One of the great things about having gay boyfriends my entire life has been the continual enrichment of my life in very significant ways—usually in how I interact with mostly straight men, but sometimes in the most unexpected and seemingly innocuous of ways. It was around the mid-1990s when I was handed a Good Vibrations catalog with the instruction that I should consider getting myself a little present. That was it; a “here honey, go shopping” kind of hand off at a party.
Good Vibrations, at the time, was probably the store that most men and women of my age can identify with as a part of their sexual education. Before the catalog landed in my hands, I was aware of the dildo and that sex toys were out there, but references had often been skirted in giggles and assumptions that only deviants partook in such artifacts.
The catalog was artsy; with a pretty cover to introduce the San Francisco-based store that still promotes sex-positivity. Until that point, I had thought I was pretty well versed on sex—after all, I was the one in high school health class who was asked by a boy what a blow job was, and after overhearing the discussion, the teacher had me provide the answer for the benefit of the entire class. Of course, after it got back to some parents that she decided to clear up a misconception and normalize the conversation, we were instructed that oral sex was no longer to be discussed in class. But the catalog was bright, cheery, and normal. It created as many questions as it answered.
I didn’t buy myself anything. Despite the promise of discrete shipping, my credit cards were maxed out and I could barely afford alcohol and food during the week. I was also of the misconception that having a boyfriend meant I didn’t need the catalog.
In 1997, I was living in New York City and I spent a lot of my spare time hanging out in Greenwich Village. Despite my penchant for exploring a different neighborhood after work most evenings, nothing ever felt as comfortable at the time as the Village. Perhaps that was why, one evening, as I passed by a sex toy store, I wandered in. Remembering the catalog, I began perusing the displays at one point deciding that, yes, I would buy something. I was slightly intimidated by the woman sitting on the stool—she was fantastic with her nose pierced and her non-butterfly tattoos out in the open. Mustering up my brave, I asked if I could see some little purple thing in the case.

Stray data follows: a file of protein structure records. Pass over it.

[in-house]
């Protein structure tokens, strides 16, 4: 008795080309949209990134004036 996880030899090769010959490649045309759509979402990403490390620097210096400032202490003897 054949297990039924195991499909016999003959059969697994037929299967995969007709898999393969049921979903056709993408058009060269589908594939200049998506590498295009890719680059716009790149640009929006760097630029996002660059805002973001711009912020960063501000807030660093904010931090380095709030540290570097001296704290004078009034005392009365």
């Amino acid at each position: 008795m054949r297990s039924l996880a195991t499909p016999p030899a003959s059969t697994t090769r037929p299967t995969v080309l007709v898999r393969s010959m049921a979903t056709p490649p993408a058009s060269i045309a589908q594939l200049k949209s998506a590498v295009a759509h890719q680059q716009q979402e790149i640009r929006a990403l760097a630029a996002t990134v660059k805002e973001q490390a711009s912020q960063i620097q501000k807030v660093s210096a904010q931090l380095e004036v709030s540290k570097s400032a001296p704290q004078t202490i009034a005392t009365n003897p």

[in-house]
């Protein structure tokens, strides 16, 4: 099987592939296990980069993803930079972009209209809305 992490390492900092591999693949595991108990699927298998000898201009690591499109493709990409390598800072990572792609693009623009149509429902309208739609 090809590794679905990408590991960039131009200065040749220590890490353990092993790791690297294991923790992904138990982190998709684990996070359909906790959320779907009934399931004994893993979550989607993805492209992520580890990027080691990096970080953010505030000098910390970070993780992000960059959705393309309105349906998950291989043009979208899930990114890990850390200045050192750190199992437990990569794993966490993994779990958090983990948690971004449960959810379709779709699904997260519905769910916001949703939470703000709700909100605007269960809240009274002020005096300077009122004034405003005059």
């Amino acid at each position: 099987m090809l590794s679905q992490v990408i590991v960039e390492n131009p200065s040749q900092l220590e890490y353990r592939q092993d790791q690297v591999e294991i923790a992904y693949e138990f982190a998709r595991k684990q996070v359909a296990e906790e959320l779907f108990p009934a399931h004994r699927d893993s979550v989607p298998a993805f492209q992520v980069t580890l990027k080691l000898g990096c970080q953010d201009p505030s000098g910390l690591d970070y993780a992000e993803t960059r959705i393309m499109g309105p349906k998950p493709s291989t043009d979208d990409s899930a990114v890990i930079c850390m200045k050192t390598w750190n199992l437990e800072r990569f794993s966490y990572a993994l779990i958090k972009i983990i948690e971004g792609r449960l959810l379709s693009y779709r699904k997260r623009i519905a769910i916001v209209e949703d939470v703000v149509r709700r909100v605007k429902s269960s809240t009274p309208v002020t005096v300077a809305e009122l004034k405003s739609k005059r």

“This is your first time buying a toy, isn’t it?” she asked in a quiet, smiling voice.
I nodded, “Yes.”
She handed me the purple bullet. “This is all well and fine, but I wouldn’t recommend it.”
“It isn’t vagina friendly.”
Vagina friendly. The words kind of hung on the air as I let her show me an array of toys, laying out their pros and cons. An hour later, I left the store feeling strangely empowered and not at all concerned that I just spent the phone bill money.
Seven years later, I would stand in front of my first audience of women as they downed shots of some blue concoction and nibbled on crackers while I explained the pros and cons of various sex toys for them and their partners. I passed them around the room for each lady to get a sense of what she may later, in the privacy of the hostess’ bedroom, decide what she wanted to purchase. We’d discuss lubricants, oral sex, massage oils, and various other topics over the course of the night. There was always a lot of nervous laughter and jokes in the circle of women, but there was also always an honesty about sex.
Even though I only sold sex toys like Tupperware for about a year, I was proud to contribute to the normalization for women around their sexuality. It took me that long to be grateful to my health ed teacher for daring to allow questions about blow jobs to come to the front of the class and for the woman who spent an hour with me in New York to make sure I was an informed consumer.
In some ways, it’s simpler today. No longer does one need the catalog hand off to avoid a seedy sex shop—there are stores in malls, and often in heavy foot trafficked areas of cities near colleges and university; you can even buy sex toys, condoms, and lubricants from Amazon. But access doesn’t make it easier. Communication is missing. The lesson that the health ed class came away with wasn’t that oral sex is a healthy human activity, but that it is something that shouldn’t be discussed openly and honestly. It’s more detrimental than a classroom—friends, partners, and people I’ve spoken with about the issue have confided that they sometimes aren’t comfortable or confident in expressing what they need or desire.
Why do sex toys matter? Because they are a symbol. They can help build self-awareness and confidence. They are a safe way to explore sexuality. They are a conduit to an important conversation. And, they can be fun.